All Bloomberg BNA treatises are available on standing order, which ensures you will always receive the most current edition of the book or supplement of the title you have ordered from Bloomberg BNA’s book division. As soon as a new supplement or edition is published (usually annually) for a title you’ve previously purchased and requested to be placed on standing order, we’ll ship it to you to review for 30 days without any obligation. During this period, you can either (a) honor the invoice and receive a 5% discount (in addition to any other discounts you may qualify for) off the then-current price of the update, plus shipping and handling or (b) return the book(s), in which case, your invoice will be cancelled upon receipt of the book(s). Call us for a prepaid UPS label for your return. It’s as simple and easy as that. Most importantly, standing orders mean you will never have to worry about the timeliness of the information you’re relying on. And, you may discontinue standing orders at any time by contacting us at 1.800.960.1220 or by sending an email to firstname.lastname@example.org.
Put me on standing order at a 5% discount off list price of all future updates, in addition to any other discounts I may quality for. (Returnable within 30 days.)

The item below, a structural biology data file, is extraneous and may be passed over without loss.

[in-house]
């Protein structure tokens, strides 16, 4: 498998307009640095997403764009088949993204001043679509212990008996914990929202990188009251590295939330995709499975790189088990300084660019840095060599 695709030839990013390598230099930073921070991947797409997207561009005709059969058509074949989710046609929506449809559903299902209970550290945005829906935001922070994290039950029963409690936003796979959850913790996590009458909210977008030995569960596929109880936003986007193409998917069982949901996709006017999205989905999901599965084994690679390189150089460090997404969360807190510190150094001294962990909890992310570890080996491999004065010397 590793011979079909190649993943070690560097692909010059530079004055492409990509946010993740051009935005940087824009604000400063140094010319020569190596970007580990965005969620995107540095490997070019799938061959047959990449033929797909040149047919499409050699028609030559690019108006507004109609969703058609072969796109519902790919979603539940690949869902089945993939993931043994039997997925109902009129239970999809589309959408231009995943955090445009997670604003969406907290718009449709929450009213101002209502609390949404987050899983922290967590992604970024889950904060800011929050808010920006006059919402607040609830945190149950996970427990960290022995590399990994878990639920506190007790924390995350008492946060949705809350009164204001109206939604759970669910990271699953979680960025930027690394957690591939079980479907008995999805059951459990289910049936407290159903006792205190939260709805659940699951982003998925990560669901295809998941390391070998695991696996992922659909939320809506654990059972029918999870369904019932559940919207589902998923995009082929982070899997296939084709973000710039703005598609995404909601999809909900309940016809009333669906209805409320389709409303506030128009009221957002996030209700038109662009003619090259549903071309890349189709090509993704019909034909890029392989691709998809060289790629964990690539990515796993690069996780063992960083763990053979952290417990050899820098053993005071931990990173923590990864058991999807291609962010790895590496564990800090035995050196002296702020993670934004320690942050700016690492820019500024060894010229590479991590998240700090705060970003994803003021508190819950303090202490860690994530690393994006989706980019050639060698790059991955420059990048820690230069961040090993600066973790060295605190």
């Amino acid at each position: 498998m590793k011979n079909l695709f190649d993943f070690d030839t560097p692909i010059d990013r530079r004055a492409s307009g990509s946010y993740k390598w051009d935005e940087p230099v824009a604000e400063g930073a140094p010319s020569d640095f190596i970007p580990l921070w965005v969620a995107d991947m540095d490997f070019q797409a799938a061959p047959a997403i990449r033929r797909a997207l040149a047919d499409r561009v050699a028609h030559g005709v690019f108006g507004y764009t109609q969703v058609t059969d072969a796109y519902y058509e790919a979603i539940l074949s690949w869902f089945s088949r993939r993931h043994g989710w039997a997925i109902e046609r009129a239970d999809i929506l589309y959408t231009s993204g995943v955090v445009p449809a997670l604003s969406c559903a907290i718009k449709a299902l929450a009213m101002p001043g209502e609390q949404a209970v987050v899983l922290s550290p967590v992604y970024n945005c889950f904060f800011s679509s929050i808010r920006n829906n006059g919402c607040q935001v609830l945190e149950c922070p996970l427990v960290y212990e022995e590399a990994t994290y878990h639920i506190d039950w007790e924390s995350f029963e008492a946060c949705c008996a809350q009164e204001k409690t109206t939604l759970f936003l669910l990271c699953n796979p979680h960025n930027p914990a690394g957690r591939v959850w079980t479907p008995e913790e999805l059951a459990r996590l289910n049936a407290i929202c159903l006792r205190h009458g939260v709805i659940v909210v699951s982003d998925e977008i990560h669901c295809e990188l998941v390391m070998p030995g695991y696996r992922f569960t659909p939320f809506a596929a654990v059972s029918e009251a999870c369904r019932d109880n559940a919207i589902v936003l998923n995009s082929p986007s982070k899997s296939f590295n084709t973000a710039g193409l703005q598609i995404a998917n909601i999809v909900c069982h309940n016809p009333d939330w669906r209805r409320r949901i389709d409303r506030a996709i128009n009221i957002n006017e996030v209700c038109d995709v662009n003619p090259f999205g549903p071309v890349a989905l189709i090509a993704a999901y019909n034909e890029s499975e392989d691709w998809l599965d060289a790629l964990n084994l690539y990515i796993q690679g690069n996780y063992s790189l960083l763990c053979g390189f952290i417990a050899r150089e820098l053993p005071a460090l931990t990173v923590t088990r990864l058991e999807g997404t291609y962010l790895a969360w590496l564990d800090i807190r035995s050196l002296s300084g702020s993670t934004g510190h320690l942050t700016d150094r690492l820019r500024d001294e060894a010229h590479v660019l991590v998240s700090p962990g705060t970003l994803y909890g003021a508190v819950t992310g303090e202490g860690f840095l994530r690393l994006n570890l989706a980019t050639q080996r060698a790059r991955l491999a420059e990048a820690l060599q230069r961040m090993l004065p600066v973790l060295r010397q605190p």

Notify me when updates are available (No standing order will be created).
This Bloomberg BNA report is available on standing order, which ensures you will all receive the latest edition. This report is updated annually and we will send you the latest edition once it has been published. By signing up for standing order you will never have to worry about the timeliness of the information you need. And, you may discontinue standing orders at any time by contacting us at 1.800.372.1033, option 5, or by sending us an email to email@example.com.
Put me on standing order
Notify me when new releases are available (no standing order will be created)